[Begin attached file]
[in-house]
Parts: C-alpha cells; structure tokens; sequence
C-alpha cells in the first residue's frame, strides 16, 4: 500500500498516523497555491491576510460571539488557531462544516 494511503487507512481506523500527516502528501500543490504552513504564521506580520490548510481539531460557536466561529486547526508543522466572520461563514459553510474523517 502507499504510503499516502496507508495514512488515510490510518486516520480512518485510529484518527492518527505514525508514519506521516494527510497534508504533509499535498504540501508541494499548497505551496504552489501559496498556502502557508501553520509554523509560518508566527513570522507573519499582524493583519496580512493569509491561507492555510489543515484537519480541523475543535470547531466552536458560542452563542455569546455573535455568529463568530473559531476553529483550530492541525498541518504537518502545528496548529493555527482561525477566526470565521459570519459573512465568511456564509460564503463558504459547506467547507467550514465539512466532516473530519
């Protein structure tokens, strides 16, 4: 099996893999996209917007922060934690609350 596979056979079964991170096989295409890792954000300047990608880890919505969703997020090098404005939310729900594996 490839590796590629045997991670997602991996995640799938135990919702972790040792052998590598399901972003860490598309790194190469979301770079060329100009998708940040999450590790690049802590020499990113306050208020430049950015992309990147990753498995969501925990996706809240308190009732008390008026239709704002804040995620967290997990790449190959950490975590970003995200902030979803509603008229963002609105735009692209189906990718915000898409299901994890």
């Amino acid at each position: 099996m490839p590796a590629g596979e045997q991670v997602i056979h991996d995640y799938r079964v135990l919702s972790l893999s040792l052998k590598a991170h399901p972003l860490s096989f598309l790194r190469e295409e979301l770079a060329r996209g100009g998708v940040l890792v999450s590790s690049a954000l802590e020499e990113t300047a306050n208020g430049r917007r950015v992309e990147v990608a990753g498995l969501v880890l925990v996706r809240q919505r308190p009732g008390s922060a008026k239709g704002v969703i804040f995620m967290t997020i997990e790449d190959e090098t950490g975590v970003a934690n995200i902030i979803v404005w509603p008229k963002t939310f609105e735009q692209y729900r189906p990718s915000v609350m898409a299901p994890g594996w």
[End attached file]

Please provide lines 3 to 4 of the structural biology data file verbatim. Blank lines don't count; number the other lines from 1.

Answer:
C-alpha cells in the first residue's frame, strides 16, 4: 500500500498516523497555491491576510460571539488557531462544516 494511503487507512481506523500527516502528501500543490504552513504564521506580520490548510481539531460557536466561529486547526508543522466572520461563514459553510474523517 502507499504510503499516502496507508495514512488515510490510518486516520480512518485510529484518527492518527505514525508514519506521516494527510497534508504533509499535498504540501508541494499548497505551496504552489501559496498556502502557508501553520509554523509560518508566527513570522507573519499582524493583519496580512493569509491561507492555510489543515484537519480541523475543535470547531466552536458560542452563542455569546455573535455568529463568530473559531476553529483550530492541525498541518504537518502545528496548529493555527482561525477566526470565521459570519459573512465568511456564509460564503463558504459547506467547507467550514465539512466532516473530519
């Protein structure tokens, strides 16, 4: 099996893999996209917007922060934690609350 596979056979079964991170096989295409890792954000300047990608880890919505969703997020090098404005939310729900594996 490839590796590629045997991670997602991996995640799938135990919702972790040792052998590598399901972003860490598309790194190469979301770079060329100009998708940040999450590790690049802590020499990113306050208020430049950015992309990147990753498995969501925990996706809240308190009732008390008026239709704002804040995620967290997990790449190959950490975590970003995200902030979803509603008229963002609105735009692209189906990718915000898409299901994890």